Support Blog

What are Volume Structures?

Now that most of us have GPS enabled devices in our pockets, it is (mostly) straightforward to find our way when we're out on the road. When it comes to your hard drive, macOS needs its own GPS to find where your files are located when you need them. This GPS, or map, is how you can think of your drive's volume structures. When the map is damaged, your system loses its way and may be unable to navigate to your important files.

Catalina Drive Map

For most Mac drives, volume structures come in one of two "flavors," Mac OS Extended or APFS. If you are using macOS High Sierra or later, your startup drive uses the newer APFS. While APFS adds new features to better support the solid state drives used in almost all modern Macs, Mac OS Extended can still be found on many external storage drives.

Read more: What are Volume Structures?

Is your life raft ready?

Many of us will eventually experience that sinking feeling, a never-ending spinning beachball. Even worse, when testing reveals an error in the Volume Structures test. Making repairs to your startup disk requires starting up from a separate disk, which exactly the scenario that an eDrive or Protogo device is designed to fill. If, at this point, you have an eDrive or Protogo device, you will be well situated to get your Mac back up and running. You'll have a life raft.

eDrive Protogo

If an eDrive or Protogo device isn't already available, you can end up caught in a catch-22. There are times when creating an eDrive or Protogo device fails because the basis for that device - your internal hard drive - is unable to copy the necessary files. So it's especially important to be prepared and create your eDrive or Protogo device in advance of hard drive problems.

Creating an eDrive starts with the eDrive tool. Simply select the destination device (an external drive is the better option if using Mojave or later), and click create eDrive. Techtool Pro will add a new partition to the drive, and then copy the necessary components to make a valid startup disk.

Read more: Is Your Life Raft Ready

Is Your Backup Current?

You have probably noticed that Techtool Pro reminds you to back up your computer each time you launch it. (Unless of course, you've clicked the "Do not show this message again" checkbox.) In addition to being a good idea to back up in normal circumstances, it is an especially good idea if it could be a while before you have easy access to an Apple or Apple-authorized repair facility. While Techtool Pro's volume and partition repairs are great for logical problems, physical damage cannot be repaired in software.


When it comes to your backups, go with redundancy. If at all possible, try to have more than one backup available. Time Machine, built into macOS, is a great option. To add redundancy, consider the Techtool Pro cloning tool to make an exact copy of your startup disk to another drive or disk image that you can save in the cloud. It might even be a good idea to have an unused external solid state drive to use as a startup disk in a pinch.

Read more: Is your backup up to date?

Predicting Hard Drive Failure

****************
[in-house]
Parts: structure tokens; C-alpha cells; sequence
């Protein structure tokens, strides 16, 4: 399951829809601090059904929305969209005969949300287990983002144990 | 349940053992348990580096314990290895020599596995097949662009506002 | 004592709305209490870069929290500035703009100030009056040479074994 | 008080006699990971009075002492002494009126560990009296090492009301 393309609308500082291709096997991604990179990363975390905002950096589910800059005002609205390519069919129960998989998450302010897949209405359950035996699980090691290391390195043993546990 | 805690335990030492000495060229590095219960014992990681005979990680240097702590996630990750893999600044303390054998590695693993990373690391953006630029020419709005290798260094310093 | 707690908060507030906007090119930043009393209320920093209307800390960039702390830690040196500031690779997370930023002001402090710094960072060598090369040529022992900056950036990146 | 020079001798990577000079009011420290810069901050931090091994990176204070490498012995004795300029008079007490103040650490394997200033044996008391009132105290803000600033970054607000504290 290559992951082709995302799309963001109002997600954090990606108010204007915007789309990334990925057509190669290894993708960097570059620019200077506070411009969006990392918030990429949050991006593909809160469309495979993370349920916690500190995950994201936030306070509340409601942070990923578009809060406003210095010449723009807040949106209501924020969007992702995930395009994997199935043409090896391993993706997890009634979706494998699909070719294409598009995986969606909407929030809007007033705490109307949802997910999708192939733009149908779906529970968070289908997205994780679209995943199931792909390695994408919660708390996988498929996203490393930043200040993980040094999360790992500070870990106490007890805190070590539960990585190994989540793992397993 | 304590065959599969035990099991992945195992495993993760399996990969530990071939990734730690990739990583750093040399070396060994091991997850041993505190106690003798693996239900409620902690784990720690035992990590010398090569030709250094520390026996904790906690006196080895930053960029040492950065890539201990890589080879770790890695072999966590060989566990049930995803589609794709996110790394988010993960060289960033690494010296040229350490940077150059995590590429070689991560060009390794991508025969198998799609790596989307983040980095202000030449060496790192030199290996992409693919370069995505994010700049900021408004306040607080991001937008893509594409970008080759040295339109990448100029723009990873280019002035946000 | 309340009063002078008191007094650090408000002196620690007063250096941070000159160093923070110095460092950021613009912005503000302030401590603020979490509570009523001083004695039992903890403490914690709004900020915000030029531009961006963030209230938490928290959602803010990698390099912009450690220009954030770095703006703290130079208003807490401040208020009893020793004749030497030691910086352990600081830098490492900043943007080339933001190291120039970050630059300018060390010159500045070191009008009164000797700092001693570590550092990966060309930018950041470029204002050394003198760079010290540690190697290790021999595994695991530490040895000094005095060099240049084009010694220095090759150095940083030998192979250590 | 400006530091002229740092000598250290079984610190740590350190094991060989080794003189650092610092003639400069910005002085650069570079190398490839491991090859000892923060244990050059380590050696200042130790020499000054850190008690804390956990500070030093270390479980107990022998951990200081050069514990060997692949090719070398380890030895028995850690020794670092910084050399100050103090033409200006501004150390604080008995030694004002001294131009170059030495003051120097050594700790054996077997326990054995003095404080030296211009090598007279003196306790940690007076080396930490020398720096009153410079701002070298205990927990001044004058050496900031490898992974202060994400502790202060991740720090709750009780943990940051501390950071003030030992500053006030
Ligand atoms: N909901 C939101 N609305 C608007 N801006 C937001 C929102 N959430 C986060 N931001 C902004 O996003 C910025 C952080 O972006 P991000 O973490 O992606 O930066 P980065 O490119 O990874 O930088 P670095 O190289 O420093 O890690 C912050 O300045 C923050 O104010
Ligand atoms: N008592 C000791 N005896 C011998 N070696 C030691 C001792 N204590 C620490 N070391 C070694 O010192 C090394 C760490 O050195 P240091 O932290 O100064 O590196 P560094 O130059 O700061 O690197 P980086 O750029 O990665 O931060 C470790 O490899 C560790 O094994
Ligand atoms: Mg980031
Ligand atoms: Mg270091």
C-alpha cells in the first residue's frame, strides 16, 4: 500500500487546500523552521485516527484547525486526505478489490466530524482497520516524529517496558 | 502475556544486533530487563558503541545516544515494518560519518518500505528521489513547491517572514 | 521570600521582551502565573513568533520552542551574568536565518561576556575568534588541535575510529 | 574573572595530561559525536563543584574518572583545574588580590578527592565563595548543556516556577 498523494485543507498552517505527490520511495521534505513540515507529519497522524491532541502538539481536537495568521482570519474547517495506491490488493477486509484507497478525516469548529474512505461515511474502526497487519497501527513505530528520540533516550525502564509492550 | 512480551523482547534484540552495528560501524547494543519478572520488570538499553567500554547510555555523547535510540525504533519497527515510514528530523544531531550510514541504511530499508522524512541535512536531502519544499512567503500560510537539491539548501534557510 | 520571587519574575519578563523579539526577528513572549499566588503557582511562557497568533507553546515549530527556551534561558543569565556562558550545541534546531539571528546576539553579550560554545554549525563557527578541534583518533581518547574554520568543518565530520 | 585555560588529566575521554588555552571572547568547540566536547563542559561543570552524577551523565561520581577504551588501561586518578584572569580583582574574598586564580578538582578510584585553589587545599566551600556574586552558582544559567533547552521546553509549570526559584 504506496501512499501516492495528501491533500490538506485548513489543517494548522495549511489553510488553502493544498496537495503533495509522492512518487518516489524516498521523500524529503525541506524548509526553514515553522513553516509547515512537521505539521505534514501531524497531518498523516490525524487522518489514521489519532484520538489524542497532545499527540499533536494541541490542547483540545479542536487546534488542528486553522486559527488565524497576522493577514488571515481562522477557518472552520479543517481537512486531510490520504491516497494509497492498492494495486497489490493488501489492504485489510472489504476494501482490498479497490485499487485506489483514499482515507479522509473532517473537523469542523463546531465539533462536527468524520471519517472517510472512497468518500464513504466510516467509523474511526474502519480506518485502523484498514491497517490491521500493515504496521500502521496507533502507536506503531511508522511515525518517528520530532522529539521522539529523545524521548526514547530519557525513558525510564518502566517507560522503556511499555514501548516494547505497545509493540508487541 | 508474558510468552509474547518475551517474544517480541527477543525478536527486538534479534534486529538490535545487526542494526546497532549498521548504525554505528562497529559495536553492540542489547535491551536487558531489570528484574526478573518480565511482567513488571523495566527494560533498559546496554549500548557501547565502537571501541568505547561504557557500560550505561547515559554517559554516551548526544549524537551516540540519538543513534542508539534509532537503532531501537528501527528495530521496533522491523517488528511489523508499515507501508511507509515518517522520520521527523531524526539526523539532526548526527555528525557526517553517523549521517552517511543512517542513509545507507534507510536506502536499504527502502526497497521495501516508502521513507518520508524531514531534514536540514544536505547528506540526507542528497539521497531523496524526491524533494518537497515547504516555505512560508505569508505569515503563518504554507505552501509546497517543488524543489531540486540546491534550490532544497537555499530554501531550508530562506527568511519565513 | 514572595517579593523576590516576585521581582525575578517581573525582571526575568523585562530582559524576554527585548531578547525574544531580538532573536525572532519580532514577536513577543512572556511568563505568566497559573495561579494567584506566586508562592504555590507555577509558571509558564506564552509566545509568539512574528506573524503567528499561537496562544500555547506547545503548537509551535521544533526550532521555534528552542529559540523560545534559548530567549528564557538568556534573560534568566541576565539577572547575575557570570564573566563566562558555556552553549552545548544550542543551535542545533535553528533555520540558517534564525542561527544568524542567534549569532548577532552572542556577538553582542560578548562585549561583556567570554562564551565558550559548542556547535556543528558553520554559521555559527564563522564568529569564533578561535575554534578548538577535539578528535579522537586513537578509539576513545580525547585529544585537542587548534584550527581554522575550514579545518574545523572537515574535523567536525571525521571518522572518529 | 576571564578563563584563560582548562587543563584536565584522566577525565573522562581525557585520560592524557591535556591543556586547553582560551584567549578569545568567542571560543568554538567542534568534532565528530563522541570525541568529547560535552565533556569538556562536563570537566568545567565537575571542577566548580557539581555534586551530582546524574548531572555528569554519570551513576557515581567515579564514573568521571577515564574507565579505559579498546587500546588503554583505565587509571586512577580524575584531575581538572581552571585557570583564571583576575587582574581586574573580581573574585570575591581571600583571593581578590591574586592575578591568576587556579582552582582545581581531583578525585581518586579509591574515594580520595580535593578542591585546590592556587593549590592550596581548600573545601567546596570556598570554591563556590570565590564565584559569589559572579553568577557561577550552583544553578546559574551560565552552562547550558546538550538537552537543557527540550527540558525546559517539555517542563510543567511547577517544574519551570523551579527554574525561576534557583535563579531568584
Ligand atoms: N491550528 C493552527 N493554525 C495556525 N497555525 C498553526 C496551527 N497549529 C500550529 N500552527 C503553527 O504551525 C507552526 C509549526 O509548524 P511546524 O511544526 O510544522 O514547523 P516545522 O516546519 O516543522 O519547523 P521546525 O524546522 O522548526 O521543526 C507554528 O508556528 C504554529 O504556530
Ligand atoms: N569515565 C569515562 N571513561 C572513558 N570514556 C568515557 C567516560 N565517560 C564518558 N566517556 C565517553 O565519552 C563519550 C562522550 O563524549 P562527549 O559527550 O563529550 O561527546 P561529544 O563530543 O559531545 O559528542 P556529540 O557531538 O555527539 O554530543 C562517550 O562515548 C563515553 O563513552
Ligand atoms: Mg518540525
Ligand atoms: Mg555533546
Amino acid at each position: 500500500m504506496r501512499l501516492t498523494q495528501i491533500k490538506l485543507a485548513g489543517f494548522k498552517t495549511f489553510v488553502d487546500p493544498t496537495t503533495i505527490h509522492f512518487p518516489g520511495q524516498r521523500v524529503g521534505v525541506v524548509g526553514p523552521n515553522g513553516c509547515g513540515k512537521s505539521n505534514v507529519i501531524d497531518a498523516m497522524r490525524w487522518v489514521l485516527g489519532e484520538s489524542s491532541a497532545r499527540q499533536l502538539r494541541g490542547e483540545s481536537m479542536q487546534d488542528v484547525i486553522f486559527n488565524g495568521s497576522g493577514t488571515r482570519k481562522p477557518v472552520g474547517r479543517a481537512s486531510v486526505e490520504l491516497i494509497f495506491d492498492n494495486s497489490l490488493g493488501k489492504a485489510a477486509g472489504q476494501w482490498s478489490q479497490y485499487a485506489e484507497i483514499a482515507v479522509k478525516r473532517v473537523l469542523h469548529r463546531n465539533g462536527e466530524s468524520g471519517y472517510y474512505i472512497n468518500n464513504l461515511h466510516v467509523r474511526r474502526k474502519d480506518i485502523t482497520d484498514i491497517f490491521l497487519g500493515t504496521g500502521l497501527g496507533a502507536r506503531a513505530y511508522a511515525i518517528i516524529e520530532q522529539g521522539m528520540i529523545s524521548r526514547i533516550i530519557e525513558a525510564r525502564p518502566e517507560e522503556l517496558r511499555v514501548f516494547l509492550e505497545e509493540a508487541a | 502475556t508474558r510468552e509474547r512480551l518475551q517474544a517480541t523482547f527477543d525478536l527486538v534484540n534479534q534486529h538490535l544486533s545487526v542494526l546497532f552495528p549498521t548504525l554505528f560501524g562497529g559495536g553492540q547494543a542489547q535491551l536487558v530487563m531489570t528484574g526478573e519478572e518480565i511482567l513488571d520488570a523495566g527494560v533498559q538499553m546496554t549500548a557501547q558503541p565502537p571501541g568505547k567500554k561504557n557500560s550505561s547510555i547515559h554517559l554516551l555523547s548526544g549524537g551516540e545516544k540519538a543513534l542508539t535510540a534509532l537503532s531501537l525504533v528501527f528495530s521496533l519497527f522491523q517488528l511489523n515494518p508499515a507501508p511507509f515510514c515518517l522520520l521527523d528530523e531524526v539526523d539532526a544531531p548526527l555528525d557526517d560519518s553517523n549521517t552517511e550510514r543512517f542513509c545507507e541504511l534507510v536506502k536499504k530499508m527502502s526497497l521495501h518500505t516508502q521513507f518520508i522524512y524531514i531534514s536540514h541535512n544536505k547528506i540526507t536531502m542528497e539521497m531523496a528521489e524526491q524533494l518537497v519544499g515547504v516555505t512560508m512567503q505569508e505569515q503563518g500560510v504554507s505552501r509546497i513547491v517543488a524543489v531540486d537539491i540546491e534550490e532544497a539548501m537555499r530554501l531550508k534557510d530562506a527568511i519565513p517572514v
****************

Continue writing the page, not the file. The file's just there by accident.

Here at Micromat, as you might imagine, we're pretty good at destroying drives in our computer testing lab. The rigors of software development, as well as testing Volume Rebuilds and Optimizations often take a toll. Some of the machines in the office are on their third or even fourth internal hard drives. More often than not, a SMART warning gives us the early warning we need to keep our Macs running.


A while back, one of the Mac minis in our lab was starting to boot up more slowly than it used to. After checking the drive in the Mac mini using Drive Scope, we found that it was reporting a SMART warning. On further inspection, the drive was reporting over 100 uncorrectable ATA errors and a number of pending relocated sectors, indicating that the drive could soon begin reporting bad blocks. And sure enough, within a month the Surface Scan test in Techtool Pro was reporting bad blocks. We were able to replace the rotational hard drive in this older laptop with an SSD, so it starts up faster than ever.

Read more: Predicting Hard Drive Failure

Getting the most out of your Protogo devices


Techtool Pro's Protogo tool is useful for creating a dedicated diagnostic device that you can use to start up your Mac (and other Macs compatible with your OS) for troubleshooting and repair. To get the most out of your Protogo device, it is important that you choose the right drive.

The faster the drive you use for your Protogo device, the better your experience will be. For the absolute best results, use an external SSD connected via Thunderbolt or USB 3.1. If you are using a thumb drive, they vary very widely in terms of performance. In our experience, the very best performers (which can still be found for less than $20) are those which utilize a small SSD inside the thumb drive. Some such examples can be found here. At the minimum, it is best to use USB 3 or 3.1 USB sticks, even on USB 2 equipped Macs, because the memory they use is still faster when connected via USB 2. (And many USB 2 devices use memory that is much slower than the connection itself.)

Read more: Getting the most out of your Protogo device

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